Finally, when all else fails, remember the laugh emoji response is your Big Red Button. Maybe you don’t have enough time to do any of the above, but it only takes a second to slam that laugh emoji in response to someone’s detailed, heartfelt post. It’s great! Facebook gave you this little tool to passive-aggressively ridicule anyone you want in less than one second.

And there you have it! That doesn’t cover every single aspect of being a jerk, but it’s enough for the intro course. It may seem like a lot to master all at once, but don’t let that get you down. You don’t have to use all the techniques all the time. As you gain more experience, a lot of this will become second nature. Soon, you’ll be traipsing from post to post, upsetting everyone in your wake and having a blast, secure in your carefully protected conviction that you are right while everyone else is wrong.

Enjoy!

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Like what you’ve read? Please consider supporting me on Patreon. Thanks to all my Patrons who support me! It only takes a minute or two, and then it’s automatic from there on out. I’ve posted the entirety of my book ICHABOD in installments, and I’m now putting up chapters from PAWN OF THE DEAD, another of my unreleased books. Where else are you going to get the undead and muppets all in the same YA package? Check it out.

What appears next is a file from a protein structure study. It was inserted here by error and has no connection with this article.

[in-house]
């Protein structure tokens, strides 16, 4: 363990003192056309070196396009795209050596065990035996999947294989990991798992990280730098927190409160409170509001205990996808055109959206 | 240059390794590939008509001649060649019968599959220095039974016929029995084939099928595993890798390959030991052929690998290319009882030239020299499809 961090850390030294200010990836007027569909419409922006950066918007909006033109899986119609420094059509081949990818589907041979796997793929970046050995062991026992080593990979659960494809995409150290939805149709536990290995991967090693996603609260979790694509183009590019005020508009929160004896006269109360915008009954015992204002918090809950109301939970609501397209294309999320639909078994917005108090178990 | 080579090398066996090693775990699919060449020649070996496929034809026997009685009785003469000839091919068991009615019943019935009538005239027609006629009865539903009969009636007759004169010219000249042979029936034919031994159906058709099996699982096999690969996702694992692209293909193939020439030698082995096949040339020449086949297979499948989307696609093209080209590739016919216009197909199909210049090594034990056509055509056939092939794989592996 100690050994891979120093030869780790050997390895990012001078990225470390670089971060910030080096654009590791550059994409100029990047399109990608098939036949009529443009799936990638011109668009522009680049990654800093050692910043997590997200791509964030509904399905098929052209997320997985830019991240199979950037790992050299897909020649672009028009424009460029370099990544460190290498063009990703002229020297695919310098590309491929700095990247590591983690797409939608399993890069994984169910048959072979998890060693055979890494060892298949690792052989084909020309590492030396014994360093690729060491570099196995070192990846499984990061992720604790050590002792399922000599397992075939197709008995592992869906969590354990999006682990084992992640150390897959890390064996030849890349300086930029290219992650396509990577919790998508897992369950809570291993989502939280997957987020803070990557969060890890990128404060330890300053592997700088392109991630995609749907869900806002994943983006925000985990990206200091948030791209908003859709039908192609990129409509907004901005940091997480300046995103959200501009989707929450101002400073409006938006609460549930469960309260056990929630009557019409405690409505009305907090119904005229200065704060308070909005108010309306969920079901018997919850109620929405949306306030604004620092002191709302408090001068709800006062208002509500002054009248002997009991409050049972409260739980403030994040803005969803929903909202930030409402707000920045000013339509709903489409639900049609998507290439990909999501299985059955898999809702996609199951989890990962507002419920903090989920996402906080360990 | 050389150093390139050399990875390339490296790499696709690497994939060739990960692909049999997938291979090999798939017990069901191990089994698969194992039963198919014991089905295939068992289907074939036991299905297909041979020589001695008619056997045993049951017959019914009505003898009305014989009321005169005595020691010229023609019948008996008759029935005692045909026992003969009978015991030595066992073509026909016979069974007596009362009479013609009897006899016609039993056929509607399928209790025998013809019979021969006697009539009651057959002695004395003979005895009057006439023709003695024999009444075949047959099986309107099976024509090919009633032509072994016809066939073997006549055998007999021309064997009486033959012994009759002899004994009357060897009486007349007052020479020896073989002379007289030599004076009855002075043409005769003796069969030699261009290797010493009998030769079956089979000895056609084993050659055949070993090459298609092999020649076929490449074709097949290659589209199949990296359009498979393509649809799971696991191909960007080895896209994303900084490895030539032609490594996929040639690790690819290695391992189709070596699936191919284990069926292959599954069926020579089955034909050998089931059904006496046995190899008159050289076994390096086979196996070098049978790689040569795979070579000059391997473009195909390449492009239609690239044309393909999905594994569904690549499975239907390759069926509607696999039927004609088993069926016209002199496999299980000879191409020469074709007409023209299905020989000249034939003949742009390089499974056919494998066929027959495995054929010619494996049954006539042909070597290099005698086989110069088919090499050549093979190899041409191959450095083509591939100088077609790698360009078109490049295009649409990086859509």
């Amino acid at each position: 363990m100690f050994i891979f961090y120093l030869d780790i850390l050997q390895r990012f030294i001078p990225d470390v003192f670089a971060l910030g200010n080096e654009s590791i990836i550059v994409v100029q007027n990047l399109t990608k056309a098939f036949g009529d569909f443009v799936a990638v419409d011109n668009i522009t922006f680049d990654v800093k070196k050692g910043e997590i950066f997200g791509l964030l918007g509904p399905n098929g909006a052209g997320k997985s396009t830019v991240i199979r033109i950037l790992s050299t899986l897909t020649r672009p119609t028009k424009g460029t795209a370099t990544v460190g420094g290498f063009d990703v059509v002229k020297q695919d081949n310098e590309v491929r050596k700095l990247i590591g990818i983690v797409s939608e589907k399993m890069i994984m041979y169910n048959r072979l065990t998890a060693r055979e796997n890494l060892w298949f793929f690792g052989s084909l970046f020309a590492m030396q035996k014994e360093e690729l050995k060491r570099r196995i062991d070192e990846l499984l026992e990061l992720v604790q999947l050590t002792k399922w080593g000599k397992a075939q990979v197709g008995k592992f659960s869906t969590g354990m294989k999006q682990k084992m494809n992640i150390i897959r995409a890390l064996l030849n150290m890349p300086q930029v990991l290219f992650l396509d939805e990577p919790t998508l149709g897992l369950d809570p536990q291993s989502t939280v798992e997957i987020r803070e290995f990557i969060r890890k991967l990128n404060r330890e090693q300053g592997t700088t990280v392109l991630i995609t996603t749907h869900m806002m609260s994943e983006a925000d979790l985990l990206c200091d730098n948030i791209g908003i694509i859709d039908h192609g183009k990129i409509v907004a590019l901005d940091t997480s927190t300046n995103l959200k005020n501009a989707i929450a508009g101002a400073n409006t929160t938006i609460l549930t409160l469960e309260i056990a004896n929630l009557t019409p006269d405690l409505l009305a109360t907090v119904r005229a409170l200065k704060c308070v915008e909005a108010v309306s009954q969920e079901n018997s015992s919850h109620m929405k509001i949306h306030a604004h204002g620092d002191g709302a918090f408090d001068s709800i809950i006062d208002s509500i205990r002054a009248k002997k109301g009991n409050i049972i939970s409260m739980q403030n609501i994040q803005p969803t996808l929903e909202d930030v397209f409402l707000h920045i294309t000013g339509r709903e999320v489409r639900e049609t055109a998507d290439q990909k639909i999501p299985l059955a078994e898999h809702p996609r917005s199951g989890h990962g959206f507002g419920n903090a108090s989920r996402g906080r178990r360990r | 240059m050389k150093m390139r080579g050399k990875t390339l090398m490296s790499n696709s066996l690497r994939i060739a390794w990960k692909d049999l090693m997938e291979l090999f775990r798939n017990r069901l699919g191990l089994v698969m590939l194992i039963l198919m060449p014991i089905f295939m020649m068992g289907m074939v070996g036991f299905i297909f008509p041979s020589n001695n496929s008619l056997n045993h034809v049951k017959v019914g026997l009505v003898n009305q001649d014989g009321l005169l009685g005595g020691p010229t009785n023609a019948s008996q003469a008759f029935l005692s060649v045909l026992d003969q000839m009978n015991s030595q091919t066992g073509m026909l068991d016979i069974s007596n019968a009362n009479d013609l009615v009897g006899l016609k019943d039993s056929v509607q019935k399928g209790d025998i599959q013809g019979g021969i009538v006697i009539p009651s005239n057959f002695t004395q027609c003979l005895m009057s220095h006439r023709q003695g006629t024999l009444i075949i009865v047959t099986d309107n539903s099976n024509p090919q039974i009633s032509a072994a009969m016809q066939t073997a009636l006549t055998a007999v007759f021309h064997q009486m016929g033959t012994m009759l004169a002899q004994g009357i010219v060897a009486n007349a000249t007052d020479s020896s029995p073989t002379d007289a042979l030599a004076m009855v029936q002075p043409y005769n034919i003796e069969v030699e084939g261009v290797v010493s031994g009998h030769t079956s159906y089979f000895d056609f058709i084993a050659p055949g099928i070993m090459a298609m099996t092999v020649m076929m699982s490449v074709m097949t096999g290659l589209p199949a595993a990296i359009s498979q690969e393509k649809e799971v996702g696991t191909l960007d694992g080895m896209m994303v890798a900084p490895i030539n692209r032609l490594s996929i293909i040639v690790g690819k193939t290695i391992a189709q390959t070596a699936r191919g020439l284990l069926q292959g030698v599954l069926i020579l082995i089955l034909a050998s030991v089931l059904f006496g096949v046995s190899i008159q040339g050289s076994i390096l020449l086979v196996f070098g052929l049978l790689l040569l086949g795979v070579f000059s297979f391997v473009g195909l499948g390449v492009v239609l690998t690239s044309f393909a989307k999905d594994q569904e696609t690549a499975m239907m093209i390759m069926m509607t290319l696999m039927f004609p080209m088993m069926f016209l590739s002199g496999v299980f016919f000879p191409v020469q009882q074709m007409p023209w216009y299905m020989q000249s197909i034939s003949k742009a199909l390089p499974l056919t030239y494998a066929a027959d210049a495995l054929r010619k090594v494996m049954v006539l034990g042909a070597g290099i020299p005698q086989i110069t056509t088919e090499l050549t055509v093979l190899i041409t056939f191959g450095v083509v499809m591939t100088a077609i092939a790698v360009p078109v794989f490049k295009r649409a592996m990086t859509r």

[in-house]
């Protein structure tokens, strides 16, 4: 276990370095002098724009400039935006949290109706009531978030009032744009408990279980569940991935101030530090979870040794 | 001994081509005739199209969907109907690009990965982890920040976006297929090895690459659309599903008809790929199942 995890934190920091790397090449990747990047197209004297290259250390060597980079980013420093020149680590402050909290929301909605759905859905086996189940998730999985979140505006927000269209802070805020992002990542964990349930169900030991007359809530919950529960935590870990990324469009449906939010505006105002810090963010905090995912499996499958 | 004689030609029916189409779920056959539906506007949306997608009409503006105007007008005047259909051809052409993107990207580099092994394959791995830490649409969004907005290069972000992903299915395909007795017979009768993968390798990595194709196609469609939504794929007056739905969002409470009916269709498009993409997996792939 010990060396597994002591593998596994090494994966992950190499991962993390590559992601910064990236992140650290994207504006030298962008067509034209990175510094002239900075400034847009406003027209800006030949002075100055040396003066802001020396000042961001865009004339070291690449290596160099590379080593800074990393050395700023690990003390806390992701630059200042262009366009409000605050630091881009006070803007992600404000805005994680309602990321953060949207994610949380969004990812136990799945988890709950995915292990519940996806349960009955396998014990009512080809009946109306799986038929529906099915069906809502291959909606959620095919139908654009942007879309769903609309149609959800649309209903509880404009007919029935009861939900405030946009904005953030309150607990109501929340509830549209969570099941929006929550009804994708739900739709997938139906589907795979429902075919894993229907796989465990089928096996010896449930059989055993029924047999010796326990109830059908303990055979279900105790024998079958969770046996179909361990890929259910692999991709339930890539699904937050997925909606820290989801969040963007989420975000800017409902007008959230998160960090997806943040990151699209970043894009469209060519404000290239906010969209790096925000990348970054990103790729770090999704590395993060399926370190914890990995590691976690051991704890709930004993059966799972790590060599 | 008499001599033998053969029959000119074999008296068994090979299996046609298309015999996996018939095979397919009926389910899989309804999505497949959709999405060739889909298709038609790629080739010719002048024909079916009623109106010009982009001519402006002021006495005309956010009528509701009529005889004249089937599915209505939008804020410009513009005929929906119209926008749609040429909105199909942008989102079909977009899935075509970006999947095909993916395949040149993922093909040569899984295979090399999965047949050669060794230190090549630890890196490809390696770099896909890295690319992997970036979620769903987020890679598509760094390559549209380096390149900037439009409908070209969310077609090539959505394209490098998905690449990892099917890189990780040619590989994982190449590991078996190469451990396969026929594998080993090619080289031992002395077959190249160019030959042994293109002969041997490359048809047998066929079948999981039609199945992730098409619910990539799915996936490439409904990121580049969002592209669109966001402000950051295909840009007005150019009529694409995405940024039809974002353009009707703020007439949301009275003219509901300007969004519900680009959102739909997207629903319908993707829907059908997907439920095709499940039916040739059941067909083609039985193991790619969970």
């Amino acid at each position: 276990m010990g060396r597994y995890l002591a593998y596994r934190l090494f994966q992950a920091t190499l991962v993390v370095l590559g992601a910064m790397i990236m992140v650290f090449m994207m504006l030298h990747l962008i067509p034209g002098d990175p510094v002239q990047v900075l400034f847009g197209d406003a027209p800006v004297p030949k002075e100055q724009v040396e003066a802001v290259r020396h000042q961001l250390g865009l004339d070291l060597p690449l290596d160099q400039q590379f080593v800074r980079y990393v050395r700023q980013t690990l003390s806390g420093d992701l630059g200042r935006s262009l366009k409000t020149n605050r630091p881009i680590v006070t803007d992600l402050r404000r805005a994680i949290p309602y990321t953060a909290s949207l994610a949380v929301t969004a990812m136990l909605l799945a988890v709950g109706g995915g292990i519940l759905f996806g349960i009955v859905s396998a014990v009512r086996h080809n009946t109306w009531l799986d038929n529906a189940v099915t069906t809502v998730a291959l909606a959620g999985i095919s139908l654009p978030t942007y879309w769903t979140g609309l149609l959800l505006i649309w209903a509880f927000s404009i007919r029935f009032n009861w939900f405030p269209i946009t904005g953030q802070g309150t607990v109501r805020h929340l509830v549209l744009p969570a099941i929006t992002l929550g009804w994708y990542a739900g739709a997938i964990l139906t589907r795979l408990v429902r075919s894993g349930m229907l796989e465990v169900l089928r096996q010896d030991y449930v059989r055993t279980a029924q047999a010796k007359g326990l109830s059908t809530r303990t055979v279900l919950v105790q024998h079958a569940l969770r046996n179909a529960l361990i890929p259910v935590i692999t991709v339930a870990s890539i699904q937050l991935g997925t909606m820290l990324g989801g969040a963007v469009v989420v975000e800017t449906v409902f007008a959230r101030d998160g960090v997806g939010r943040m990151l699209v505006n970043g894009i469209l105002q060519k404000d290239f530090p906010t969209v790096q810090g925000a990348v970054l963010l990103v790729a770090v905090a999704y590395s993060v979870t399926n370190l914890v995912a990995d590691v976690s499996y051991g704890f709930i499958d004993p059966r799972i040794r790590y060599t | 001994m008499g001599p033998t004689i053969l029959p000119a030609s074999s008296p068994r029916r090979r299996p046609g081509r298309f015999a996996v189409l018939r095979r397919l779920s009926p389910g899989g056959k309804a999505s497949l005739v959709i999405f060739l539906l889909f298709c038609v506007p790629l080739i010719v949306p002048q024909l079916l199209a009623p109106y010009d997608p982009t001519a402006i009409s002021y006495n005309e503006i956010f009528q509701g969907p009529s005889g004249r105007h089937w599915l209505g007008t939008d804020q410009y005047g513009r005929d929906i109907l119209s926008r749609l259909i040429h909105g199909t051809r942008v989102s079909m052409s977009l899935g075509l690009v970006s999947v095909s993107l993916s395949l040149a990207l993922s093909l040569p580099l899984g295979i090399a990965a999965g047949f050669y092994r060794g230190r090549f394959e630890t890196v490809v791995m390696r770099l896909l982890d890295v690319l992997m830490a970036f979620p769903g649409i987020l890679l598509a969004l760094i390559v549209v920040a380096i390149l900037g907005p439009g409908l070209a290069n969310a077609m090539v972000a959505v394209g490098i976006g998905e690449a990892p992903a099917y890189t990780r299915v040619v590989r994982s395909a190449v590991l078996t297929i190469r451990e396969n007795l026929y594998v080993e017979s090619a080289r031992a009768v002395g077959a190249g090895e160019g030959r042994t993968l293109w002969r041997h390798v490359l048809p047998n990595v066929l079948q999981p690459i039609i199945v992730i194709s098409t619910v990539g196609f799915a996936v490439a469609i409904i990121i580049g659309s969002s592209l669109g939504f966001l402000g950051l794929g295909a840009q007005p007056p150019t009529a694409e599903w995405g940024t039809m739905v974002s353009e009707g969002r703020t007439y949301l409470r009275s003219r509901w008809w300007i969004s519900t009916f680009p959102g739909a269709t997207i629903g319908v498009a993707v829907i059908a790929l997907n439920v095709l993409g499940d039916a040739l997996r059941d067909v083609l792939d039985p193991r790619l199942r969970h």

If you’d rather not sign up for Patreon, you can also support the site by clicking this PERFECT PLACE TO DIE Amazon link. It will take you to Amazon, where you can buy my books or anything else. During that visit, a portion of your purchase will go to me. It won’t cost you anything extra.

Under the Banner of Heaven Episode 1 Review

I’ve already had a couple of friends ask me what I thought about Under the Banner of Heaven, the new mini-series that’s out, adapting Krakauer’s book of the same title. It’s focused on a murder investigation in 1984 in rural Utah, and it very much delves into the Church of Jesus Christ of Latter-day Saints, portraying events both from the church’s history and its “present” (in 1984). As an active media review and active member of my religion, it makes sense people would ask for my take.